Source: Tebbutt, C. F. (1978), St
Neots – History of a Huntingdonshire
Town, Unwin Brothers
In your books make a list of the
sort of jobs there would be for men and
women, boys and girls, in the brick, tile and gravel works in the St Neots
has been extracted in the Little Paxton area for centuries. The first gravel
was unprocessed and used to dress local roads; today, it is part of a
multi-million pound industry. This page recounts the history of
quarrying at Paxton and explains the methods used today.
A potted history
the 19th Century, gravel from Paxton Park was probably used for
the construction and improvement of local housing, but in 1939, a 27 acre pit
was opened at Oxcroft Furlong to meet the demand for aggregates to construct
runways during the Second World War. During the 1930s and '40s the pit was
owned and worked by Reg Fields and Frank Pateman, local garage owners in
Huntingdon Street, St Neots. They named their aggregate business 'Gravel
was worked for three years, draglines were used to dig, old lorries and a
small light railway were used to convey the extracted material to the processing
plant. On exhaustion of the reserves, workings moved to the present
site at Little Paxton.
1940s until 1958, gravel was extracted from the area that is now the nature
reserve managed by Huntingdonshire District Council. Draglines and old
lorries were initially used to extract the gravel, but a lack of suitable
pumps (to remove water from the pits) meant that extraction was less
efficient than it is today. Pits had to be shallow, peninsulas of land being
left to hold back the water and protect the works. This resulted in what is
now known as Heronry
unusually-shaped pit, which provides a haven for wildfowl.
dredgers were used to suck gravel from the lake bed through a floating pipe
line (made of old aircraft fuel tanks). However as the distance from
the shore increased, blockages became more frequent and the quarry switched
to a tug boat and barges. The remains of the old quay can be seen behind the
pumphouse at the south end of Heronry
Fields and Pateman sold 'Gravel Products' to Sydney Greens of
Henley-on-Thames. Sydney Greens were the main contractor building the dual
carriageway from Little Paxton to Buckden.
large dewatering pumps were employed to allow the dig to be worked 'dry', as
it is today. This allows the entire depth of gravel to be extracted,
resulting in easier processing, though the large pumps have been replaced by
smaller mobile pumps.
In 1967 the
present processing plant was commissioned. Around this time, ECC Quarries Ltd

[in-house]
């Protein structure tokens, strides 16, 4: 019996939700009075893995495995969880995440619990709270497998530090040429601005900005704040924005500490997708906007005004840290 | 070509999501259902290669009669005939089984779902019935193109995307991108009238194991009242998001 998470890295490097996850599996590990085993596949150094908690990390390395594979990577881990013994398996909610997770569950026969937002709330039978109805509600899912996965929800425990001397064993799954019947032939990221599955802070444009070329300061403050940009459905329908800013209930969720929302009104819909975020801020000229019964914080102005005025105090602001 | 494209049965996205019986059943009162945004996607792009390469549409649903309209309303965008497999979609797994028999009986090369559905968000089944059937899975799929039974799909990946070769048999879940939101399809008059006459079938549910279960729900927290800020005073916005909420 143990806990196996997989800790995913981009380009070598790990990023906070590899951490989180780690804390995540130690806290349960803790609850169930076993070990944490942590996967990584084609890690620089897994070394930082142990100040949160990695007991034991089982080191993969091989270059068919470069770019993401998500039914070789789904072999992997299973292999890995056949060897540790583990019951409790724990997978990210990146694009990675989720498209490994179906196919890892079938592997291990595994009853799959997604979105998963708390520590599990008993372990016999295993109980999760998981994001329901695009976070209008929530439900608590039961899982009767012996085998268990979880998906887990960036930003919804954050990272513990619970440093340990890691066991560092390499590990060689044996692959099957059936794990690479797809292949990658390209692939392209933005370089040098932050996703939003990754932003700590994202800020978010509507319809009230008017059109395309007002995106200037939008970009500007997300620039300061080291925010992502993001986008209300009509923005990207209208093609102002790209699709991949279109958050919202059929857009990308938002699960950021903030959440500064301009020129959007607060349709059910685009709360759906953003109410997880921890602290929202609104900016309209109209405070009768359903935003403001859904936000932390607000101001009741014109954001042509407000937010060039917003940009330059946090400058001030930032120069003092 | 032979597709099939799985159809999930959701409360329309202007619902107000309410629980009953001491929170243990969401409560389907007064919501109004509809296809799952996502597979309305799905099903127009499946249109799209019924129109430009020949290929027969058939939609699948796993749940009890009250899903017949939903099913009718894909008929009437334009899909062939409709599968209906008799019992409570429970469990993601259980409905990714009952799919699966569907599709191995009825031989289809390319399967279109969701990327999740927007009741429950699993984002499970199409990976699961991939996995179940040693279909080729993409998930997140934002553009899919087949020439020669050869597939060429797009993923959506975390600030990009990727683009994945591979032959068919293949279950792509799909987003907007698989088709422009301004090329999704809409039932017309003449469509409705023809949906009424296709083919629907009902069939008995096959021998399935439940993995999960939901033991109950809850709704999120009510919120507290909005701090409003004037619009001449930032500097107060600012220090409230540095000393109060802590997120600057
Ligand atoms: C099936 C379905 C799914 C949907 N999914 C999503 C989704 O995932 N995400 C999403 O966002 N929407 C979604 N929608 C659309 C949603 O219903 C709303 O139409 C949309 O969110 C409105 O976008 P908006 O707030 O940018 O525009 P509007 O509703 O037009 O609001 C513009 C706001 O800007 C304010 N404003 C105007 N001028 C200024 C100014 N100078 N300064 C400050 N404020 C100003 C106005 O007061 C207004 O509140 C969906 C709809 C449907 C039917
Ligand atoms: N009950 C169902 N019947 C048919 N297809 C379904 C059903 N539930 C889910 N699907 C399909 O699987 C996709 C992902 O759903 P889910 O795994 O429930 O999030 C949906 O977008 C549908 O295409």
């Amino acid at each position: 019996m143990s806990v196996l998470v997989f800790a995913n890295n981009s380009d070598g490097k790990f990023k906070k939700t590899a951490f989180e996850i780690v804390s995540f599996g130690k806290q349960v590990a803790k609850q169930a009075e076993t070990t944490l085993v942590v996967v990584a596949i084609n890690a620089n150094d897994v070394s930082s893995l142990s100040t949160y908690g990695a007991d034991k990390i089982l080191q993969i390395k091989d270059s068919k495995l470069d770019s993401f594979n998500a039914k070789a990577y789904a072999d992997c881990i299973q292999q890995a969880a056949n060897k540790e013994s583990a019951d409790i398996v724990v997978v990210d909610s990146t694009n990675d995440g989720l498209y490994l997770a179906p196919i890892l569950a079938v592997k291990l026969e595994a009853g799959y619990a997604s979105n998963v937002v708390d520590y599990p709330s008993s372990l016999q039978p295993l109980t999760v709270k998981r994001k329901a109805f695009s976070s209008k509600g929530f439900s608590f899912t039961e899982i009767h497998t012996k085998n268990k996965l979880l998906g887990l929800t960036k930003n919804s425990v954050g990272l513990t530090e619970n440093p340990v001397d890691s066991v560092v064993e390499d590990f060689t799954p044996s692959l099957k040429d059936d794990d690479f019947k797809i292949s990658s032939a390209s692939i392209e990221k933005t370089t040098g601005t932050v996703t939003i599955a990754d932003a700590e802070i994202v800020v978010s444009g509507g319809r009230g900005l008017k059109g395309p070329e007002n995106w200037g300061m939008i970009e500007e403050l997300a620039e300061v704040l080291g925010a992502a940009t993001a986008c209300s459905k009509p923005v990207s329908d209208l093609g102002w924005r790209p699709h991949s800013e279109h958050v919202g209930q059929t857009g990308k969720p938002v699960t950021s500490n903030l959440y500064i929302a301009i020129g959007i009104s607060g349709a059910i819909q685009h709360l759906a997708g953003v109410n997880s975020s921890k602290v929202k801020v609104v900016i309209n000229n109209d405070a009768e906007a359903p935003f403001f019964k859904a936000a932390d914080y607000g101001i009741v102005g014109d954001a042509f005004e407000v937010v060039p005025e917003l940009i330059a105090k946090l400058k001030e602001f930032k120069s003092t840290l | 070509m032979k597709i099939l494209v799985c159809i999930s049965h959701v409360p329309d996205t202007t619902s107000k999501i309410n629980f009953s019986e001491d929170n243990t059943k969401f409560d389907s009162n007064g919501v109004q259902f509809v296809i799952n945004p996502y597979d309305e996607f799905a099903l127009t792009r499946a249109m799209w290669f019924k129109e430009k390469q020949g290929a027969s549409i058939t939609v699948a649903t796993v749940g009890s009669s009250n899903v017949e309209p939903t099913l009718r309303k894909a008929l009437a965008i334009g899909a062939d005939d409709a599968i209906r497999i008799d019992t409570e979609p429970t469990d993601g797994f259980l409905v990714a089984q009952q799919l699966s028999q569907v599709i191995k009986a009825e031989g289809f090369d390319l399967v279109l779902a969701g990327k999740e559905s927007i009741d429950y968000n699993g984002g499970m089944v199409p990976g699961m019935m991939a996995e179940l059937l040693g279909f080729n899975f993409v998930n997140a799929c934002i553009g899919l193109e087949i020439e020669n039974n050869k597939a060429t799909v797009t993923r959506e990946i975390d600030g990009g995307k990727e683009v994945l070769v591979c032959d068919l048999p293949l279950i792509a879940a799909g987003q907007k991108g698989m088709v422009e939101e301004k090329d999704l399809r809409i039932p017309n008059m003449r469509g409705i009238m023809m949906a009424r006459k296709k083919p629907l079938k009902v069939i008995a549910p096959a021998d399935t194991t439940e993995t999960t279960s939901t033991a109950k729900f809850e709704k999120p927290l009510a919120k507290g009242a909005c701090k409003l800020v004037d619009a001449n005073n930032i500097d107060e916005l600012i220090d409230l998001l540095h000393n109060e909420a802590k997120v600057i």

purchased Sydney Greens and the name 'Gravel Products' disappeared.
Between 1967 and 1972 extraction was by dredger, then by dragline onto
dumpers. During this period a lot of material went out as 'As Dug' direct to
the Eaton Socon by-pass. From 1972 extraction was by dragline onto
field conveyors, as remains current practice.
and 1983 gravels were extracted in the area that is now leased to Boughton
Water ski/sailing club (the 'A1 Pits'). Extraction between 1983 and
1993 created the lake at Pumphouse Pit, which was landscaped, with islands as
home for breeding lapwings and redshanks. Present excavation east of
Diddington will link into the 1983/93 workings to create a large lake divided
by a causeway. The current workings are being restored for recreation and
In 1994 ECC
Quarries demerged from the parent company of English China Clays Limited and
was renamed CAMAS Aggregates Ltd., part of CAMAS plc. It then merged
with Bardon Aggregates in 1997, the quarrying division becoming Bardon
Aggregates, under the parent company Aggregate Industries.
The current operation is scheduled to complete extraction in 2006. A
planning application in January 2003 will seek permission to extract gravel
from three further areas, which would extend the life of the quarry by a
further 13 years (click in the yellow box for details of the extension
From the earth to roads
gravels are extracted by an 38 RB dragline, a long boomed excavator with a
2½yd3 (1.9m3) bucket, holding just under 3½ tonnes,
which is filled by dropping and dragging a rope towards the machine.
The face height worked varies with the deposit, a working face being
typically 2-3 metres high. The gravel is fed into a 17 tonne feed
hopper and onto an extensive field conveyor system, which transports the
material to the plant for processing.
conveyors extend to over 3000 metres and are all approximately level until
the "Elephant", conveyor no 1. Power to the conveyors comes
from two switch houses. The belt travels at 1.7 m per second and
carries about 200 tonnes per hour. The "Elephant" deposits
the 'As Dug' onto a surge pile with an underground recovery system, and it is
fed into the processing plant from here.
is conveyed on to a Niagara double deck
screen, where a water spray is used to separate sand from stone. The
stone passes through a Pegson scrubber barrel and a Trommel screen, which
divides stone according to size. Small gravel (<6 mm) is stockpiled
by the conveyor, while larger stones are carried by conveyor to a Parker
1½-deck screen which grades the aggregate by size into bins. The
largest stones are taken to the crusher, a 2ft Norberg cone, which sits
astride the main feed conveyor to the plant. Crushed material is
deposited on the belt for reprocessing. Aggregates are loaded from the
bins, or direct from the blending conveyor, into lorries for deliveries or
onto the dumper for stock piling.
processed through a Linatex S type classifier, where water is used to produce
two grades of sand: sharp and soft. These are discharged to piles
through the hydrocyclones mounted on the towers, which partially dewater the
sand and remove the silt. Silt is piped from the plant into the
settlement lagoon (Washout Pit).
aggregates are produced to British Standards and are used predominantly in
the manufacture of concrete. All aggregates are sold into the local market.
Other local occupations
sold at market were slaughtered, skinned and butchered. The skins were used to
make leather at the Tannery in Eynesbury, There was also Parchment
Works. It used the skin of baby pigs
(vellum) to make good quality document paper.
from these occupations Eynesbury and St Neots had butchers, bakers,
shopkeepers, tailors, dressmakers, drapers, grocers, carpenters, blacksmiths,
ink-mixers and umbrella makers.
Eaton Socon and Eaton Ford there were also coach-builders, saddlers and
harness makers for the stagecoaches that used the coaching houses on the Great North Road.
(Sources: Young, R. (1996), 'St Neots Past',
Phillimore; Tebbutt, C.F. (1978), St Neots – History of a Huntingdonshire Town,